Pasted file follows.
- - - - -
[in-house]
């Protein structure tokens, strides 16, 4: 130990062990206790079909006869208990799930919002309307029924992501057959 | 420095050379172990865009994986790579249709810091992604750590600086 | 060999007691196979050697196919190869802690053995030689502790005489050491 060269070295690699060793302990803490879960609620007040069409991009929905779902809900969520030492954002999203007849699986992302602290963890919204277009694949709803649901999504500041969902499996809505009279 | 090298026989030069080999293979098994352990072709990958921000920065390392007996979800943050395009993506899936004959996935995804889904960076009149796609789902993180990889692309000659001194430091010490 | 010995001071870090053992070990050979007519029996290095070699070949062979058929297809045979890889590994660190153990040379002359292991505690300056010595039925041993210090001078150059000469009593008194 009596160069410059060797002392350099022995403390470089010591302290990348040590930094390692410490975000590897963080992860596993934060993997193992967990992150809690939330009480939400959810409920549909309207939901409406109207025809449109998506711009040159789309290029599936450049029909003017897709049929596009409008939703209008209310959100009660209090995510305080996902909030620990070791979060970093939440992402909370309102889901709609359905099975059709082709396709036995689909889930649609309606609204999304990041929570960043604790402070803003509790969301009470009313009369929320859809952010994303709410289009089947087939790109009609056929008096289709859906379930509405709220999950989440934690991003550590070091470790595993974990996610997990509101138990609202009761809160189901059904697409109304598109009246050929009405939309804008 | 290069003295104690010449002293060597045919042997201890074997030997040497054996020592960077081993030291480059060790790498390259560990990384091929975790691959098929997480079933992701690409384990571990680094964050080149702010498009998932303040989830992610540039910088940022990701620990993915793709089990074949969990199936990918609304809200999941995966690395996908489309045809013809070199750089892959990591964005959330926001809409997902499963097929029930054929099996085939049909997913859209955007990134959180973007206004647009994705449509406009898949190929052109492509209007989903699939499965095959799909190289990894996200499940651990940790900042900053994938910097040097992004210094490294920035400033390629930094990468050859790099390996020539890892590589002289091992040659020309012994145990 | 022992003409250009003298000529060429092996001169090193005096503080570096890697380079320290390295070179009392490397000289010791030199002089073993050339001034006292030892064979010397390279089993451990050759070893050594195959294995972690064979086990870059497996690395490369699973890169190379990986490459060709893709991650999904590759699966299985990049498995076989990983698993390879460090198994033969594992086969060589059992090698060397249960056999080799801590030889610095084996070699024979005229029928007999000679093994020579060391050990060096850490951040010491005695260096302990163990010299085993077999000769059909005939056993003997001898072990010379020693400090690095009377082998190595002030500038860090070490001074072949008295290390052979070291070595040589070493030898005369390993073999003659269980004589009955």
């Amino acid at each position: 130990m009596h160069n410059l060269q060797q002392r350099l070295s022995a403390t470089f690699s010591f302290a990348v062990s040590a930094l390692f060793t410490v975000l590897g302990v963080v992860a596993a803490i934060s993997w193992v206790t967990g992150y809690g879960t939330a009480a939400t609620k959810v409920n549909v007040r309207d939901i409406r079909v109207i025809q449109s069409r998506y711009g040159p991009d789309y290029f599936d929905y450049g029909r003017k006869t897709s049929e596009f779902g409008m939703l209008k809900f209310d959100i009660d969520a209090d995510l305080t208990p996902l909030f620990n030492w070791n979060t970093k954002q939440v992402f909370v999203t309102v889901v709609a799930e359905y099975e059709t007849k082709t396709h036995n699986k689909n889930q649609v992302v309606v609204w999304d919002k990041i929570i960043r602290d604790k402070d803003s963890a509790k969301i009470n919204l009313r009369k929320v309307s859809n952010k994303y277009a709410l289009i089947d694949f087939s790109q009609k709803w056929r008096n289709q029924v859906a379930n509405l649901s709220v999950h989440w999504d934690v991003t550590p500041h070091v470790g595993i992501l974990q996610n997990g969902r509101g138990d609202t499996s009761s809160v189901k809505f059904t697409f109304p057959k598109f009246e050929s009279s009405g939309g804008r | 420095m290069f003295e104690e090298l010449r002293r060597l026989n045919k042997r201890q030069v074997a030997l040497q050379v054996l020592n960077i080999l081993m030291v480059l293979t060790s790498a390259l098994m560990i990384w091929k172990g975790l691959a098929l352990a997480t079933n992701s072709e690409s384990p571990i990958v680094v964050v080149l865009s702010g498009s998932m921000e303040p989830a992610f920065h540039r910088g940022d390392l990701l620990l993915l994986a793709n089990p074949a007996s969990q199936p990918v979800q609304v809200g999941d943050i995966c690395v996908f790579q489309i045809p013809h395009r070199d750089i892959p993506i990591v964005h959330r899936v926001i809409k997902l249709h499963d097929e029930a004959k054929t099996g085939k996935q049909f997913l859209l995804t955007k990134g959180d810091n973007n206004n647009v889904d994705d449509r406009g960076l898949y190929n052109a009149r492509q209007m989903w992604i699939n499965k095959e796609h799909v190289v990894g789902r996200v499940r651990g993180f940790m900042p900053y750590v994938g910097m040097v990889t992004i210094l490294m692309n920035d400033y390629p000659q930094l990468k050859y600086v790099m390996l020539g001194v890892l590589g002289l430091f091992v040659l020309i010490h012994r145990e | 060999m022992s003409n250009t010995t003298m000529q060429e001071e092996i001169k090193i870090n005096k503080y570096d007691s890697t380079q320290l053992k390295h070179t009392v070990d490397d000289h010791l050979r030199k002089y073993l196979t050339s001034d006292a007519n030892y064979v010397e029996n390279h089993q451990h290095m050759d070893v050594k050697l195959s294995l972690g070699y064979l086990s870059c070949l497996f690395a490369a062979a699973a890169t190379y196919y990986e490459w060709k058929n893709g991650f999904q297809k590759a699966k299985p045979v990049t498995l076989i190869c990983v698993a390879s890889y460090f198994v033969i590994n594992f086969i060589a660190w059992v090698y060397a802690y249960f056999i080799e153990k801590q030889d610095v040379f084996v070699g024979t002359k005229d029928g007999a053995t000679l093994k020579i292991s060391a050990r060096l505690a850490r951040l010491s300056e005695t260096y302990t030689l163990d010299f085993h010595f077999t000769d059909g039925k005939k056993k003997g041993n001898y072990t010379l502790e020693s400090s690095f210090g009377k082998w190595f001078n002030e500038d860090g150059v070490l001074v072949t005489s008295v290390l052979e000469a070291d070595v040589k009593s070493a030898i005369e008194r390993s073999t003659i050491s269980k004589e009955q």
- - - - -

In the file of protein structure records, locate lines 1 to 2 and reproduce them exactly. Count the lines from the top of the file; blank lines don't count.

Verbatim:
[in-house]
């Protein structure tokens, strides 16, 4: 130990062990206790079909006869208990799930919002309307029924992501057959 | 420095050379172990865009994986790579249709810091992604750590600086 | 060999007691196979050697196919190869802690053995030689502790005489050491 060269070295690699060793302990803490879960609620007040069409991009929905779902809900969520030492954002999203007849699986992302602290963890919204277009694949709803649901999504500041969902499996809505009279 | 090298026989030069080999293979098994352990072709990958921000920065390392007996979800943050395009993506899936004959996935995804889904960076009149796609789902993180990889692309000659001194430091010490 | 010995001071870090053992070990050979007519029996290095070699070949062979058929297809045979890889590994660190153990040379002359292991505690300056010595039925041993210090001078150059000469009593008194 009596160069410059060797002392350099022995403390470089010591302290990348040590930094390692410490975000590897963080992860596993934060993997193992967990992150809690939330009480939400959810409920549909309207939901409406109207025809449109998506711009040159789309290029599936450049029909003017897709049929596009409008939703209008209310959100009660209090995510305080996902909030620990070791979060970093939440992402909370309102889901709609359905099975059709082709396709036995689909889930649609309606609204999304990041929570960043604790402070803003509790969301009470009313009369929320859809952010994303709410289009089947087939790109009609056929008096289709859906379930509405709220999950989440934690991003550590070091470790595993974990996610997990509101138990609202009761809160189901059904697409109304598109009246050929009405939309804008 | 290069003295104690010449002293060597045919042997201890074997030997040497054996020592960077081993030291480059060790790498390259560990990384091929975790691959098929997480079933992701690409384990571990680094964050080149702010498009998932303040989830992610540039910088940022990701620990993915793709089990074949969990199936990918609304809200999941995966690395996908489309045809013809070199750089892959990591964005959330926001809409997902499963097929029930054929099996085939049909997913859209955007990134959180973007206004647009994705449509406009898949190929052109492509209007989903699939499965095959799909190289990894996200499940651990940790900042900053994938910097040097992004210094490294920035400033390629930094990468050859790099390996020539890892590589002289091992040659020309012994145990 | 022992003409250009003298000529060429092996001169090193005096503080570096890697380079320290390295070179009392490397000289010791030199002089073993050339001034006292030892064979010397390279089993451990050759070893050594195959294995972690064979086990870059497996690395490369699973890169190379990986490459060709893709991650999904590759699966299985990049498995076989990983698993390879460090198994033969594992086969060589059992090698060397249960056999080799801590030889610095084996070699024979005229029928007999000679093994020579060391050990060096850490951040010491005695260096302990163990010299085993077999000769059909005939056993003997001898072990010379020693400090690095009377082998190595002030500038860090070490001074072949008295290390052979070291070595040589070493030898005369390993073999003659269980004589009955």